According to Arizona Fish and Game and Wikipedia, scientists have identified at least 36 species of rattlesnakes. In addition, there are believed to be between 65 and 80 subspecies. Rattlesnakes are the largest genus of snakes under the pit viper subfamily.

13. Adult rattlesnakes only eat about every 2 weeks

Like many other types of adult snakes, rattlesnakes only need to eat about once every 2 weeks or so. Juvenile rattlesnakes will hunt for prey and eat more often than adults. Once consumed, the meal can take 5 days or more for the rattlesnake to fully digest it.

14. A rattlesnake’s rattle is used to warn off predators

One of the most commonly known facts about rattlesnakes is that they use their rattles to warn off predators. The rattle lets any animal that can hear it know that it’s a rattlesnake, and very dangerous. Many other types of snakes will mimic rattlesnakes by shaking their tails in a similar way, hoping to trick predators.

15. The eastern diamondback is the largest rattlesnake

eastern diamondback | image by Peter Paplanus via Flickr | CC BY 2.0

They can reach up to 8 feet length and have very heavy bodies. The eastern diamondback rattlesnake is without question the largest rattlesnake. They are also the largest venomous snake in the United States, and considered one of the largest venomous snakes in the entire world. They’re only found in the Southeast United States.

16. The pygmy rattlesnake is the smallest rattlesnake

At the other end of the spectrum, as the smallest rattlesnake, is the pygmy (or pigmy) rattlesnake. There are 3 subspecies of Sistrurus miliarius, the dusky pygmy, western pygmy, and the Carolina pygmy rattlesnake. Pygmy’s are found in the Southeast United States in states like Florida, Alabama, Mississippi, and the Carolinas.

17. The mohave rattlesnake has the most potent venom of any rattlesnake

A rattlesnake that’s only found in a few areas of California, Arizona, and other neighboring states, is the mohave rattlesnake. The mohave is considered one of the most venomous snakes in the world. For comparison, the toxicity of their venom has been compared to that of elapids such as cobras.

mohave rattlesnake image by Patrick Alexander

The eastern and western diamondback are still considered more deadly than the mohave, but only because they are larger and can deliver much more venom in a single bite.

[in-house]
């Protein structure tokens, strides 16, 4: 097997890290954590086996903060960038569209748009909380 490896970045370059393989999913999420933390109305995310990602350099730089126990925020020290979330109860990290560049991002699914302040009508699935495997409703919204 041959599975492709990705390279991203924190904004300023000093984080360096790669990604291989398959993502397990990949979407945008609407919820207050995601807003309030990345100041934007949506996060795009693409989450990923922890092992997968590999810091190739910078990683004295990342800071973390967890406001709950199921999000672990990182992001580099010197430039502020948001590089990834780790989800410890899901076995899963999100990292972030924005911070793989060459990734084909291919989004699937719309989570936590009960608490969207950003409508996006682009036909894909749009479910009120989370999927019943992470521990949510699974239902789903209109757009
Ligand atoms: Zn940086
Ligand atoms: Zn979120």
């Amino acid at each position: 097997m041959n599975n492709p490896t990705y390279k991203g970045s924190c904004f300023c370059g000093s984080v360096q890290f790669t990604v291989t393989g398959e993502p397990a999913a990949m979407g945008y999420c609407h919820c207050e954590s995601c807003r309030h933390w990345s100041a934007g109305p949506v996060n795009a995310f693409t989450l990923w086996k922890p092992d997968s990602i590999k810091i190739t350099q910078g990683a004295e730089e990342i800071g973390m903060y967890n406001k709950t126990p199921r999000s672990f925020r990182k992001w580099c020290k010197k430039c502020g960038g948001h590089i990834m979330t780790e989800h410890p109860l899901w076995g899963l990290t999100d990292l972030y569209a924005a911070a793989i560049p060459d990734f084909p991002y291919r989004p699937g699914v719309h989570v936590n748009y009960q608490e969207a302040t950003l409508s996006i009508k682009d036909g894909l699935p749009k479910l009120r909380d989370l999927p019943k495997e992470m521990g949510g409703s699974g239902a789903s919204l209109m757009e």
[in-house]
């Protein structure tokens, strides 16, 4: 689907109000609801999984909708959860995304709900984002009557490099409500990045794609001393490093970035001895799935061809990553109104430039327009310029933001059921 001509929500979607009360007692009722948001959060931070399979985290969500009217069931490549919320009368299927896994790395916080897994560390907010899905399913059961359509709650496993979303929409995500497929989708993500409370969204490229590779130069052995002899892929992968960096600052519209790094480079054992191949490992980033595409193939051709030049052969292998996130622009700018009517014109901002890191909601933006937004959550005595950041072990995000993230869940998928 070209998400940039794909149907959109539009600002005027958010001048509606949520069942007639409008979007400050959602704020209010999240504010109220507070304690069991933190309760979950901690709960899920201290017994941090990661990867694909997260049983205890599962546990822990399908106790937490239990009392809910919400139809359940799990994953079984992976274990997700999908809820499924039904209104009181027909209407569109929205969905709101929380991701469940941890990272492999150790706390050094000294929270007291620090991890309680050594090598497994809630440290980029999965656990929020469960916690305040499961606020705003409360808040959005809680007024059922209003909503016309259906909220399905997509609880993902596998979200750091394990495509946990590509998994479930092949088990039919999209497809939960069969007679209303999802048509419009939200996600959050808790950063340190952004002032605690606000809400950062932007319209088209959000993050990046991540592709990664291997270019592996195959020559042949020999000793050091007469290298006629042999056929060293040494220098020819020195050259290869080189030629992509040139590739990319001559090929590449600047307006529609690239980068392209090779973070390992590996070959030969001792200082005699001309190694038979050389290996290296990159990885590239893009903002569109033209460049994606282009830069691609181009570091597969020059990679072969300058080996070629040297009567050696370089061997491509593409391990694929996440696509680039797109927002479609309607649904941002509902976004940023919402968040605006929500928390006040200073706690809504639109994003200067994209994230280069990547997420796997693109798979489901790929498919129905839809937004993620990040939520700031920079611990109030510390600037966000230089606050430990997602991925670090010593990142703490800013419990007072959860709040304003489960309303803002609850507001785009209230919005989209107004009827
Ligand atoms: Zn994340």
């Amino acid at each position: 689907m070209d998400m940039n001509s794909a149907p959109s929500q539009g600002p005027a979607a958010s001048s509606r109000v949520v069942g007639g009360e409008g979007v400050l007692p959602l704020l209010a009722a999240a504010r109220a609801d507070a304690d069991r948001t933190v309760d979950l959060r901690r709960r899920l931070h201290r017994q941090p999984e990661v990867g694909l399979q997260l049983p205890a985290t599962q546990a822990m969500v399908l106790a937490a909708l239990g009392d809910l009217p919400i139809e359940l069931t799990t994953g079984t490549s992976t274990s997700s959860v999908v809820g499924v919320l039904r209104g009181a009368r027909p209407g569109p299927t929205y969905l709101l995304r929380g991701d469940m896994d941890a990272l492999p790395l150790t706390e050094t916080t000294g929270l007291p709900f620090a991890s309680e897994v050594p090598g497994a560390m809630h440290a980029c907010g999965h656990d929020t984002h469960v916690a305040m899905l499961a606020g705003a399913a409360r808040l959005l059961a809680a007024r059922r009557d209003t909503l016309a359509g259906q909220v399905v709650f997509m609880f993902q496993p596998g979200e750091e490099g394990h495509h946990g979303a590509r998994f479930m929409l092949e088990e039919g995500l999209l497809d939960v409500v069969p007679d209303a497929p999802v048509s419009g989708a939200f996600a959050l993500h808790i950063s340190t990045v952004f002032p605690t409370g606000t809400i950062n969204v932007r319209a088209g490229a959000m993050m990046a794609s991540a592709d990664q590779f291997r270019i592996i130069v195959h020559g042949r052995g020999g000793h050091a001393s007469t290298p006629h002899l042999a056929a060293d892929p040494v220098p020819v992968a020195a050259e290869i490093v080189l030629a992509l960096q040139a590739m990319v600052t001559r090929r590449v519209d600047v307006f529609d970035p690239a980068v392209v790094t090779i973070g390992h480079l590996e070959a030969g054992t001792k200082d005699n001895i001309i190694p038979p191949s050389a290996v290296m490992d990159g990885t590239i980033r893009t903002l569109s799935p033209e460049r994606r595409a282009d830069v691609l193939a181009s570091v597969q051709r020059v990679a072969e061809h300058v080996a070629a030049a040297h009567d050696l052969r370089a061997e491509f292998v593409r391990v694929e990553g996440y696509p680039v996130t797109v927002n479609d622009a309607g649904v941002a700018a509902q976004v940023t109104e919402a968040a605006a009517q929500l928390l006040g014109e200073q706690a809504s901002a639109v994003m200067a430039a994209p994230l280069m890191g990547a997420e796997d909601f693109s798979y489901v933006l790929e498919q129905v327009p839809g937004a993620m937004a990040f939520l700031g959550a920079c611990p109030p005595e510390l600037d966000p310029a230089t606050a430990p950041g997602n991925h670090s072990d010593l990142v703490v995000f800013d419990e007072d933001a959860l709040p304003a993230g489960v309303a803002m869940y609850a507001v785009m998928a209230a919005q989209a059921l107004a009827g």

18. The sidewinder rattlesnake is the fastest snake in the world

The sidewinder rattlesnake is the fastest snake in the world and has unofficially been clocked at 10 mph hour. The next fastest snakes are the black mamba at 12 mph, and the southern black racer at 10 mph. Sidewinders are very small rattlesnakes and get their name from the way they move across desert sands.

sidewinder | image by gilaman via Flickr | CC BY 2.0

19. Baby rattlesnakes have one rattle segment when born

When baby rattlesnakes are born they only have one segment of keratin for their rattles. As they grow and shed their skin, they will get a new segment after each shed. A rattlesnake will typically gain 2-3 new segments each year of its life.

20. Rattlesnakes are excellent swimmers

Like other snakes, rattlesnakes are also excellent swimmers. Just because they are usually thought of as desert snakes that hang out of rocky or sandy terrain, doesn’t mean they can’t swim. Timber rattlesnakes are particularly good swimmers and can swim both above and below the surface of the water.

21. 4 states have no rattlesnakes

Almost all states in the U.S. have at least one species of rattlesnake. The four states that have no rattlesnakes are Hawaii, Alaska, Maine, and Rhode Island. Hawaii and Alaska have no serpents at all, Hawaii because they’re a secluded chain of islands, and Alaska because of the climate. The timber rattlesnake was once found in both Maine and Rhode Island but is now listed as extirpated form the states.

22. Rattlesnakes can live for over 25 years

While most rattlesnakes do not live this long in the wild, they are certainly capable of it. When in captivity, it is pretty common for a rattlesnake to live 10-25 years or more. The oldest rattlesnake on record is named “striker” and is turning 32 years old this year.